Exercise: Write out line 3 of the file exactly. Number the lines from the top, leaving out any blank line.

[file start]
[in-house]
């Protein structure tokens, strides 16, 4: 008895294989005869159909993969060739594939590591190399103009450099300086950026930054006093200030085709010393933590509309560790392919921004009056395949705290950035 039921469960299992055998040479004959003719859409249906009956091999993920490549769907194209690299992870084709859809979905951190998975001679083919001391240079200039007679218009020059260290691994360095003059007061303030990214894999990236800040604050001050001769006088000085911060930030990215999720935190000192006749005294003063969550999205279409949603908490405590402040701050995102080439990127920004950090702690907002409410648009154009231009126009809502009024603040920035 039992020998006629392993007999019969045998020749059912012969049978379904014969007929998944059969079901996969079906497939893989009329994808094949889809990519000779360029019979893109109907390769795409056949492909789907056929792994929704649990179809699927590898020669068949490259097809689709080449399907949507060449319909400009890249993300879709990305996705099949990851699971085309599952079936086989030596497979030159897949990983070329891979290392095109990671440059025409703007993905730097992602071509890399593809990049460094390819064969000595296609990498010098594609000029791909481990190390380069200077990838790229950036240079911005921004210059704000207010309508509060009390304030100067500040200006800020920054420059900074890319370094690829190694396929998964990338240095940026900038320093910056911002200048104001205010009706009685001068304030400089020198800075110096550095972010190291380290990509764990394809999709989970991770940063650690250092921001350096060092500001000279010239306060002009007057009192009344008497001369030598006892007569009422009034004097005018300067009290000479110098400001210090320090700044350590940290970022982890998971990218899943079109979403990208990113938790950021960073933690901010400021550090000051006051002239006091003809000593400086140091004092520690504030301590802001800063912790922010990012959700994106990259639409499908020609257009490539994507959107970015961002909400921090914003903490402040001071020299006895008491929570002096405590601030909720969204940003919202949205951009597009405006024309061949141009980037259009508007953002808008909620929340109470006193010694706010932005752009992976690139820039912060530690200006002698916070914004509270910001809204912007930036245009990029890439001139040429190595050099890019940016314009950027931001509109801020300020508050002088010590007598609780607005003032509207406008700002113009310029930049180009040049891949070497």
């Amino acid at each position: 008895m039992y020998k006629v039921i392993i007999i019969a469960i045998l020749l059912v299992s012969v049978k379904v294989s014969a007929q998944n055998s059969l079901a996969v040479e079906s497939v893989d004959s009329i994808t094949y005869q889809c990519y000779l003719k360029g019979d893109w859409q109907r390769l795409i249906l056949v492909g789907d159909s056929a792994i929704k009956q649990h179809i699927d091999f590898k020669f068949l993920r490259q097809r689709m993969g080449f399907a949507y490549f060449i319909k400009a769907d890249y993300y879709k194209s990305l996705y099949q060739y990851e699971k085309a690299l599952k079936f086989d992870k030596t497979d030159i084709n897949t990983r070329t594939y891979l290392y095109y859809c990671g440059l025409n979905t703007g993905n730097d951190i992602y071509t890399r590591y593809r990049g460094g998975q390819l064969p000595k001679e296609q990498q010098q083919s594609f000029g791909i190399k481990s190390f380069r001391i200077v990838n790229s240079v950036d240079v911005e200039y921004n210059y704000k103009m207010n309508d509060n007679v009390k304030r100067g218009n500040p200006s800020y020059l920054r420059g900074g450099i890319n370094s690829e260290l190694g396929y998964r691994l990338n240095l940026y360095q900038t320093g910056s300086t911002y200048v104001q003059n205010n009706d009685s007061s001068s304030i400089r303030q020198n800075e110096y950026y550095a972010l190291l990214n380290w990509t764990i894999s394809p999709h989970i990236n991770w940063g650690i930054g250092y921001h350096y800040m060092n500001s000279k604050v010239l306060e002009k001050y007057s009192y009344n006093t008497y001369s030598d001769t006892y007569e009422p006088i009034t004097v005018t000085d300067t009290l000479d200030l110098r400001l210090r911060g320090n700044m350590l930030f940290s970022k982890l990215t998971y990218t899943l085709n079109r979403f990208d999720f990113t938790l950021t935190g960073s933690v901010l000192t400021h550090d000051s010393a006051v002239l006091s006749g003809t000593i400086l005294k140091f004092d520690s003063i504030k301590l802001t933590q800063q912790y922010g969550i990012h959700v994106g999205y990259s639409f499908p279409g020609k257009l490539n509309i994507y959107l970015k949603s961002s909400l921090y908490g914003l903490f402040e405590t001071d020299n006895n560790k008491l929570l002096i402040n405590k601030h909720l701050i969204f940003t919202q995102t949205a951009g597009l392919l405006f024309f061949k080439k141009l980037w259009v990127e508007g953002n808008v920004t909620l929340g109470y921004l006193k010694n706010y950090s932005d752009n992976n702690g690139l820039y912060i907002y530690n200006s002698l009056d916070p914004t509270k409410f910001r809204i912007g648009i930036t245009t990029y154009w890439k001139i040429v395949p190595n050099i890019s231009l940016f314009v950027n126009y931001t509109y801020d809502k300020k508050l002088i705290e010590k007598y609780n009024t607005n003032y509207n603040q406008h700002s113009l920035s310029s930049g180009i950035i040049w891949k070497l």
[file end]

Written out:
């Amino acid at each position: 008895m039992y020998k006629v039921i392993i007999i019969a469960i045998l020749l059912v299992s012969v049978k379904v294989s014969a007929q998944n055998s059969l079901a996969v040479e079906s497939v893989d004959s009329i994808t094949y005869q889809c990519y000779l003719k360029g019979d893109w859409q109907r390769l795409i249906l056949v492909g789907d159909s056929a792994i929704k009956q649990h179809i699927d091999f590898k020669f068949l993920r490259q097809r689709m993969g080449f399907a949507y490549f060449i319909k400009a769907d890249y993300y879709k194209s990305l996705y099949q060739y990851e699971k085309a690299l599952k079936f086989d992870k030596t497979d030159i084709n897949t990983r070329t594939y891979l290392y095109y859809c990671g440059l025409n979905t703007g993905n730097d951190i992602y071509t890399r590591y593809r990049g460094g998975q390819l064969p000595k001679e296609q990498q010098q083919s594609f000029g791909i190399k481990s190390f380069r001391i200077v990838n790229s240079v950036d240079v911005e200039y921004n210059y704000k103009m207010n309508d509060n007679v009390k304030r100067g218009n500040p200006s800020y020059l920054r420059g900074g450099i890319n370094s690829e260290l190694g396929y998964r691994l990338n240095l940026y360095q900038t320093g910056s300086t911002y200048v104001q003059n205010n009706d009685s007061s001068s304030i400089r303030q020198n800075e110096y950026y550095a972010l190291l990214n380290w990509t764990i894999s394809p999709h989970i990236n991770w940063g650690i930054g250092y921001h350096y800040m060092n500001s000279k604050v010239l306060e002009k001050y007057s009192y009344n006093t008497y001369s030598d001769t006892y007569e009422p006088i009034t004097v005018t000085d300067t009290l000479d200030l110098r400001l210090r911060g320090n700044m350590l930030f940290s970022k982890l990215t998971y990218t899943l085709n079109r979403f990208d999720f990113t938790l950021t935190g960073s933690v901010l000192t400021h550090d000051s010393a006051v002239l006091s006749g003809t000593i400086l005294k140091f004092d520690s003063i504030k301590l802001t933590q800063q912790y922010g969550i990012h959700v994106g999205y990259s639409f499908p279409g020609k257009l490539n509309i994507y959107l970015k949603s961002s909400l921090y908490g914003l903490f402040e405590t001071d020299n006895n560790k008491l929570l002096i402040n405590k601030h909720l701050i969204f940003t919202q995102t949205a951009g597009l392919l405006f024309f061949k080439k141009l980037w259009v990127e508007g953002n808008v920004t909620l929340g109470y921004l006193k010694n706010y950090s932005d752009n992976n702690g690139l820039y912060i907002y530690n200006s002698l009056d916070p914004t509270k409410f910001r809204i912007g648009i930036t245009t990029y154009w890439k001139i040429v395949p190595n050099i890019s231009l940016f314009v950027n126009y931001t509109y801020d809502k300020k508050l002088i705290e010590k007598y609780n009024t607005n003032y509207n603040q406008h700002s113009l920035s310029s930049g180009i950035i040049w891949k070497l």